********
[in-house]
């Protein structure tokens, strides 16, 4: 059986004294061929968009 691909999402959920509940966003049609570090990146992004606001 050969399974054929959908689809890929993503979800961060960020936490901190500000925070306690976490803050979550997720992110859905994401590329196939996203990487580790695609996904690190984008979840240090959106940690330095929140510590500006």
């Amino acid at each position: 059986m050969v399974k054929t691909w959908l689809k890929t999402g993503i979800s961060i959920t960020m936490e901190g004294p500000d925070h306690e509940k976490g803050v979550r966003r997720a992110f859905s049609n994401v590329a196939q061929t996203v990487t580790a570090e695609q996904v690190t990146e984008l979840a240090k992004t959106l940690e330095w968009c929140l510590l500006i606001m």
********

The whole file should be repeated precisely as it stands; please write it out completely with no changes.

[in-house]
């Protein structure tokens, strides 16, 4: 059986004294061929968009 691909999402959920509940966003049609570090990146992004606001 050969399974054929959908689809890929993503979800961060960020936490901190500000925070306690976490803050979550997720992110859905994401590329196939996203990487580790695609996904690190984008979840240090959106940690330095929140510590500006």
């Amino acid at each position: 059986m050969v399974k054929t691909w959908l689809k890929t999402g993503i979800s961060i959920t960020m936490e901190g004294p500000d925070h306690e509940k976490g803050v979550r966003r997720a992110f859905s049609n994401v590329a196939q061929t996203v990487t580790a570090e695609q996904v690190t990146e984008l979840a240090k992004t959106l940690e330095w968009c929140l510590l500006i606001m």